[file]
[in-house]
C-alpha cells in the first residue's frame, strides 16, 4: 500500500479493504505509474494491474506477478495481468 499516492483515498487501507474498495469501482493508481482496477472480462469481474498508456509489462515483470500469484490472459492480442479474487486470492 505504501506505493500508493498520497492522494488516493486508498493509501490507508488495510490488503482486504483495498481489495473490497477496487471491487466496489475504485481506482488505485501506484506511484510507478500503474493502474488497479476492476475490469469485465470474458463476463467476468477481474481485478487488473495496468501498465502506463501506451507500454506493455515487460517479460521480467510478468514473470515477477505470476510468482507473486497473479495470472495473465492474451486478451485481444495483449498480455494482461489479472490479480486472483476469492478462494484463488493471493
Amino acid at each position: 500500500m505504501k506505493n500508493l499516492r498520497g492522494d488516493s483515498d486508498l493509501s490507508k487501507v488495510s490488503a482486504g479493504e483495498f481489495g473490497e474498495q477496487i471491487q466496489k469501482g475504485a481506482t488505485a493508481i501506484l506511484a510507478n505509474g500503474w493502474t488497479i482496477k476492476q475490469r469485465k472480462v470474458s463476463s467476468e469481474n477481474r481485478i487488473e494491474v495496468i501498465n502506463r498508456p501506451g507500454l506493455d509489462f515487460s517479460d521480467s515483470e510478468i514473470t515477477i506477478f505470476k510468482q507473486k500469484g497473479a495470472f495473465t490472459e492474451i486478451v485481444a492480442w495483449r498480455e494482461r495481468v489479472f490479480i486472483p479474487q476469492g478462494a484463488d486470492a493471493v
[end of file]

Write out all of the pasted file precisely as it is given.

[in-house]
C-alpha cells in the first residue's frame, strides 16, 4: 500500500479493504505509474494491474506477478495481468 499516492483515498487501507474498495469501482493508481482496477472480462469481474498508456509489462515483470500469484490472459492480442479474487486470492 505504501506505493500508493498520497492522494488516493486508498493509501490507508488495510490488503482486504483495498481489495473490497477496487471491487466496489475504485481506482488505485501506484506511484510507478500503474493502474488497479476492476475490469469485465470474458463476463467476468477481474481485478487488473495496468501498465502506463501506451507500454506493455515487460517479460521480467510478468514473470515477477505470476510468482507473486497473479495470472495473465492474451486478451485481444495483449498480455494482461489479472490479480486472483476469492478462494484463488493471493
Amino acid at each position: 500500500m505504501k506505493n500508493l499516492r498520497g492522494d488516493s483515498d486508498l493509501s490507508k487501507v488495510s490488503a482486504g479493504e483495498f481489495g473490497e474498495q477496487i471491487q466496489k469501482g475504485a481506482t488505485a493508481i501506484l506511484a510507478n505509474g500503474w493502474t488497479i482496477k476492476q475490469r469485465k472480462v470474458s463476463s467476468e469481474n477481474r481485478i487488473e494491474v495496468i501498465n502506463r498508456p501506451g507500454l506493455d509489462f515487460s517479460d521480467s515483470e510478468i514473470t515477477i506477478f505470476k510468482q507473486k500469484g497473479a495470472f495473465t490472459e492474451i486478451v485481444a492480442w495483449r498480455e494482461r495481468v489479472f490479480i486472483p479474487q476469492g478462494a484463488d486470492a493471493v